18 May 2022


Our Australian wildlife needs your support.

Add your voice to demand urgent global action to protect and restore nature.

Today is Endangered Species Day, and to commemorate we reached out to five Australian-based artists to help us raise awareness. Some of our most iconic species face an uncertain future and it’s up to every one of us to do our part to make a difference.

Cutie koala
© Maku Fenaroli

"Cutie Koala". Illustrated by Maku Fenaroli.

This Endangered Species Day marks a sombre reality - it's the first year koalas on the east coast join a growing list of Australian endangered species. From excessive tree clearing, devastating bushfires and drought, to severe floods wiping out precious habitat and disease, koalas are at risk of extinction on the east coast. WWF-Australia is working to bring koalas back from the brink and double their numbers by 2050. To do this, we are investing in bold and innovative projects to restore habitat, protect koalas against disease and ensure Australia’s most iconic species has a chance to not only survive, but thrive.

Brush-tailed bettong
© Dannica Shultz

"Brush-tailed bettong". Illustrated by Dannica Shultz.

Also known as woylies in Western Australia, the Critically Endangered brush-tailed bettong plays an important role in the natural ecosystem. These ‘soil engineers’ move seeds and organic material around which helps improve soil health. Sadly, brush-tailed bettong populations became locally extinct on Yorke Peninsula more than 100 years ago and only a few wild populations remain. WWF-Australia supported the reintroduction of 40 pioneering brush-tailed bettongs to Dhilba Guuranda-Innes National Park on Yorke Peninsula in August 2021 through our Marna Bangarra rewilding project. In exciting news, the next generation of Yorke Peninsula brush-tailed bettongs has already arrived and things are looking up for the species!

Kangaroo Island Dunnart
© Joanna Hubbard

"Kangaroo-Island Dunnart". Illustrated by Joanna Hubbard.

The dunnart may be small, but this mouse-sized marsupial is an important part of ecosystems around Australia. This illustration in particular is of one of 19 dunnart species, the Kangaroo Island dunnart. This species of dunnart is native to Kangaroo Island, but threats of predation and drought over recent years have drastically reduced their numbers to endangered status. The devastating summer bushfires of 2019/20 wiped out over 90% of the Kangaroo Island dunnart’s habitat, and there were fears for the survival of the species. WWF-Australia has been able to support the recovery of the Kangaroo Island dunnart through our Eyes on Recovery project. With the support of Google.org, Google’s philanthropic arm, we’ve installed sensor cameras and shelter tunnels to help monitor and safeguard the Kangaroo Island dunnart as they recover.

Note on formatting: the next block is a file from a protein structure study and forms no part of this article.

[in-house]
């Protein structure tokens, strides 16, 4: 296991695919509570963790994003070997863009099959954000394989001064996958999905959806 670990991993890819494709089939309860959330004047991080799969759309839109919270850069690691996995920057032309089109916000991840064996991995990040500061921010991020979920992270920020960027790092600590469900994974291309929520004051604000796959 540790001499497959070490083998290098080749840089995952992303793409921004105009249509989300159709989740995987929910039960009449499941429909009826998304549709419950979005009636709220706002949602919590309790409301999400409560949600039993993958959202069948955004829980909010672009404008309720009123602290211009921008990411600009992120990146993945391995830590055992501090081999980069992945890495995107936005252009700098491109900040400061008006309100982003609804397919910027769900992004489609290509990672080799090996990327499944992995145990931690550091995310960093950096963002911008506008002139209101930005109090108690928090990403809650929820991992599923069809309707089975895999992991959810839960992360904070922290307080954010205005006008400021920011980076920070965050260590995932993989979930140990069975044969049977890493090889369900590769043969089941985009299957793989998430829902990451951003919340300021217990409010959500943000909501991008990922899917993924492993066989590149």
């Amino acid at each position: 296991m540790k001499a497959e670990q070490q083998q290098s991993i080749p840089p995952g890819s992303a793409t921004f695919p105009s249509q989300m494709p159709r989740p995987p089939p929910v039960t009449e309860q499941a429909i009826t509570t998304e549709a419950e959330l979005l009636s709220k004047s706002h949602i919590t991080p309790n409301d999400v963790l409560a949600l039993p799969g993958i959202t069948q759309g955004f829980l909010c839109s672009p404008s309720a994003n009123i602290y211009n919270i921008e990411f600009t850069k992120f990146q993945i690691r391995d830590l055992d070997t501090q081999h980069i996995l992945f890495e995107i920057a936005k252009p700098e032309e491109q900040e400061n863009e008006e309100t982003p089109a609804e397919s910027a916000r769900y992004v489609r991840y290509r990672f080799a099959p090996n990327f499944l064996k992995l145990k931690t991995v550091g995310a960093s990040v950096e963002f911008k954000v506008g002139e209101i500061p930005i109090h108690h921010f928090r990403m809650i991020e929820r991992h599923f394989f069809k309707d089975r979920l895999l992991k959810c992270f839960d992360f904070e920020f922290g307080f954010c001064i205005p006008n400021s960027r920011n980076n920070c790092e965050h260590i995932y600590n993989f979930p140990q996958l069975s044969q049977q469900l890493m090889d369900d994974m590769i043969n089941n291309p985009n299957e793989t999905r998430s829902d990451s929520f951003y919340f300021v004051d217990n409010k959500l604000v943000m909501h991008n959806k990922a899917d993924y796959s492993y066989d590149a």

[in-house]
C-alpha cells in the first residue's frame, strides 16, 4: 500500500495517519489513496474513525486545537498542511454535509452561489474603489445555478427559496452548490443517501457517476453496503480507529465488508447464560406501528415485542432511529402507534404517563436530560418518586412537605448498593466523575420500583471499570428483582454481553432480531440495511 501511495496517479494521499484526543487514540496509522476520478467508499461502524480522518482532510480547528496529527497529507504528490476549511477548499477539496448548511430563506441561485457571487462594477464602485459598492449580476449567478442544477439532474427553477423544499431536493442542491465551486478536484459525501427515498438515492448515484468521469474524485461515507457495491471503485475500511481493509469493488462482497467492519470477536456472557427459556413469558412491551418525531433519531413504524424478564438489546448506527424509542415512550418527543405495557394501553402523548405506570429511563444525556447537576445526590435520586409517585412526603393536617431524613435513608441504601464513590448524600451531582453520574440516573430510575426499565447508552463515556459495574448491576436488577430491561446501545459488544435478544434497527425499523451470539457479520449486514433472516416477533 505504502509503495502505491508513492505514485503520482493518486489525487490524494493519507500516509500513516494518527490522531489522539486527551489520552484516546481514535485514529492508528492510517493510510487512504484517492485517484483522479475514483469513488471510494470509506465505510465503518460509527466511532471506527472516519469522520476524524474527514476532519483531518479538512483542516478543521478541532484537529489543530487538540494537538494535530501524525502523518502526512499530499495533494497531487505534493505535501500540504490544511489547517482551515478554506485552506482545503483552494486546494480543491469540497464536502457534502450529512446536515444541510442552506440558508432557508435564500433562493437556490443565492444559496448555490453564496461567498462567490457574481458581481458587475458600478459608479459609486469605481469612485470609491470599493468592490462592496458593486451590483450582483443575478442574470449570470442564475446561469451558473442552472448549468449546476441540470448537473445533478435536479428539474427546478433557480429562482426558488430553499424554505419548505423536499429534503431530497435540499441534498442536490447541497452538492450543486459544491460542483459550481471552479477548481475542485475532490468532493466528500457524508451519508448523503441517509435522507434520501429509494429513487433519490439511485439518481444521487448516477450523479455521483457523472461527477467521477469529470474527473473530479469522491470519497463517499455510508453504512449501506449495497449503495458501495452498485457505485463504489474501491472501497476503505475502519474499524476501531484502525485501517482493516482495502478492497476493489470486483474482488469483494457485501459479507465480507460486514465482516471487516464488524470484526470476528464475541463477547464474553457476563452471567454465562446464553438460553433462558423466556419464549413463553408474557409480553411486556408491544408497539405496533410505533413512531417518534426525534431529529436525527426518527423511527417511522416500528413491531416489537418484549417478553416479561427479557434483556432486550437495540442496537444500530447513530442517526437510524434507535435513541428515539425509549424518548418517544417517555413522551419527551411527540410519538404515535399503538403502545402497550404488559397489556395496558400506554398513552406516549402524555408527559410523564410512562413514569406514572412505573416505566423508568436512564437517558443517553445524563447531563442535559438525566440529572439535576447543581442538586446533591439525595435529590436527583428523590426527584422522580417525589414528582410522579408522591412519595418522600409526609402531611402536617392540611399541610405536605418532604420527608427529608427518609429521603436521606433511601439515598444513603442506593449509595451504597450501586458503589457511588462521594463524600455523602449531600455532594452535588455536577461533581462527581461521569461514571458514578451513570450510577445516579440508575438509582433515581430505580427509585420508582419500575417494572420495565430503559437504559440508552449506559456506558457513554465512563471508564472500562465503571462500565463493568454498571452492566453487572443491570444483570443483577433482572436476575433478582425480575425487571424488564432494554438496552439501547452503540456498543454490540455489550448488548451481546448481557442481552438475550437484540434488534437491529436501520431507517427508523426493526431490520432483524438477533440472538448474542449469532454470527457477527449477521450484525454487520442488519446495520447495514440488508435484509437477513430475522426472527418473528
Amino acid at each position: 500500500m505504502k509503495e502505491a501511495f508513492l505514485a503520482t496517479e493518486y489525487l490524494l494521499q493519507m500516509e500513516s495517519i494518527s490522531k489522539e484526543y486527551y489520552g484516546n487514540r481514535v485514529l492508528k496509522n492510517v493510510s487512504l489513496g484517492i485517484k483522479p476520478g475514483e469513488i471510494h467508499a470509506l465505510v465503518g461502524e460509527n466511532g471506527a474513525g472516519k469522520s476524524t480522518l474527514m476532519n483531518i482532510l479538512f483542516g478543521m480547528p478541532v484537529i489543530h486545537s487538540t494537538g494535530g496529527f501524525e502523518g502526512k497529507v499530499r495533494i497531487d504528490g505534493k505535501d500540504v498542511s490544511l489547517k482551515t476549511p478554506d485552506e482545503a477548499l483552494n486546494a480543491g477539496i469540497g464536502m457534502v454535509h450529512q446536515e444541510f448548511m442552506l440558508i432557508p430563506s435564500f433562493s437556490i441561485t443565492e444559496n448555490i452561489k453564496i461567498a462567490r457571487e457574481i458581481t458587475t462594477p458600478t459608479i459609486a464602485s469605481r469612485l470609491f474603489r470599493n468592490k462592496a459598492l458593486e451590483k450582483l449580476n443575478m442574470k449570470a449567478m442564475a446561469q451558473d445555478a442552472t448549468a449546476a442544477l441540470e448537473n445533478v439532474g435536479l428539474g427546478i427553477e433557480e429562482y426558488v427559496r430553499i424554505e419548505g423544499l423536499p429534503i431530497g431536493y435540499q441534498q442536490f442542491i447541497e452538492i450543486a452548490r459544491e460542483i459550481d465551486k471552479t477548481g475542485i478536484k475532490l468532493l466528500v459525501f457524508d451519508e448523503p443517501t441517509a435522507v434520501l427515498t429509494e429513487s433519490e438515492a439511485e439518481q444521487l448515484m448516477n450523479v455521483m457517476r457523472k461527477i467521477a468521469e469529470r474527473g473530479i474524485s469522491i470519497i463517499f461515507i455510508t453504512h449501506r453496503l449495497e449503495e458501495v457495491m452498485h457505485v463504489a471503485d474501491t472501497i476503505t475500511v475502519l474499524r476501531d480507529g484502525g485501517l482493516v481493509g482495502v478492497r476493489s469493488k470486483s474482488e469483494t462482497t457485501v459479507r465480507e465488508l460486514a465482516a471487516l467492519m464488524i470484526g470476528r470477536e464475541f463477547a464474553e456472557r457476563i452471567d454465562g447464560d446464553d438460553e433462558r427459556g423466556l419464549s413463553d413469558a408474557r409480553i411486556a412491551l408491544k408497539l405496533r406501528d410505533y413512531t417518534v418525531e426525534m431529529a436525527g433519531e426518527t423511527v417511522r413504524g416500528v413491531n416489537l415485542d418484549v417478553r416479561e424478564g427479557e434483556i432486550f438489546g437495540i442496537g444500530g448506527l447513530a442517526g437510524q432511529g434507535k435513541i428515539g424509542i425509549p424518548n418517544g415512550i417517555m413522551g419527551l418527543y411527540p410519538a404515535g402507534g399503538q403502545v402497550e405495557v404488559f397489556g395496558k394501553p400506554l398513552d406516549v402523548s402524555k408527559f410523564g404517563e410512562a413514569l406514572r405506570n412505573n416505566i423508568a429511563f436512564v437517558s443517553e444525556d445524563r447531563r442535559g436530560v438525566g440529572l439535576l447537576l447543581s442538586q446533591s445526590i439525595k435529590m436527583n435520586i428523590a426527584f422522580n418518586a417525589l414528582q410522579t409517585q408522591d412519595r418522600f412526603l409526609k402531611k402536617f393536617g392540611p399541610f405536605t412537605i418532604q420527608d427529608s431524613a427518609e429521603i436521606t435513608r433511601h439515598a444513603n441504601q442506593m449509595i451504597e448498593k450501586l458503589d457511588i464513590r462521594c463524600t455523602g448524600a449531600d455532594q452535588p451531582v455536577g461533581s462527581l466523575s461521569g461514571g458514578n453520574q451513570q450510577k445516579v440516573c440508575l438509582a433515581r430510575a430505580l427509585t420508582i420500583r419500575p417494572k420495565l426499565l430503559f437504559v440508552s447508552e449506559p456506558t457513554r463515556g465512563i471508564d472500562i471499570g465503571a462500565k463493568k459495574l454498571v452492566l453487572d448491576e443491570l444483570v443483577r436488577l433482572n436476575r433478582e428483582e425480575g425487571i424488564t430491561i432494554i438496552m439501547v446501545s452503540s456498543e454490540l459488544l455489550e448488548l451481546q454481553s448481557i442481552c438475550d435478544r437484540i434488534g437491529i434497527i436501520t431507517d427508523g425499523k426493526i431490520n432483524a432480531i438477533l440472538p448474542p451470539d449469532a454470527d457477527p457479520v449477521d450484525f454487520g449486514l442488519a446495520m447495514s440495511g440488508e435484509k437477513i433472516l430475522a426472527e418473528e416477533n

Orange-Bellied Parrots in Flight
© Sarah Allen

"Orange-Bellied Parrots in Flight". Illustrated by Sarah Allen.

Did you know the orange-bellied parrot was WWF-Australia’s first ever conservation project? Way back in 1979, conservationists tracked the parrots breeding range to understand how we could help increase population numbers. These colourful native birds were once found widespread along Australia’s cold, coastal climates, but degradation and loss of habitat has left the species Critically Endangered. With the help of our supporters, WWF-Australia has been working to protect native species like the orange-bellied parrot for more than 40 years. We’re calling on governments around the world to urgently protect biodiversity and restore nature - add your voice here and help safeguard the future of Australian wildlife.

Perilous Journey
© Beau Pennefather Motlop BPM

"Perilous Journey". Illustrated by Beau Pennefather Motlop BPM.

Australia is lucky enough to support the largest remaining green and hawksbill turtle breeding populations in the world, off the northern Great Barrier Reef. But every day, turtles are threatened by pollution, plastic waste and marine debris, losing their nesting beaches to coastal developments, facing accidental capture by commercial fishing, and rising seawater temperatures. WWF-Australia is helping to support crucial research into helping green sea turtles survive climate change with the help of Aussie furniture company Koala and other marine life by protecting and restoring their beautiful habitats.

Australia’s biodiversity is unlike anywhere else in the world, but it’s under incredible threat. Too many iconic species are on the Endangered List. You can help change their future. Add your voice now and send a message to global leaders that nature and wildlife need urgent protection.

The Marna Banggara project is jointly funded through the Northern and Yorke Landscape Board, the Australian Government’s National Landcare Program, the South Australian Department for Environment and Water, WWF-Australia and Foundation for National Parks & Wildlife. Other partners actively involved in developing and delivering the project include Regional Development Australia, South Australian Tourism Commission, Zoos SA, FAUNA Research Alliance, BirdLife Australia, Nature Conservation Society of SA, Narungga Nation Aboriginal Corporation, Primary Producers SA, Primary Industries and Regions SA, Conservation Volunteers Australia, Legatus Group, Yorke Peninsula Council, Yorke Peninsula Tourism and the Scientific Expedition Group.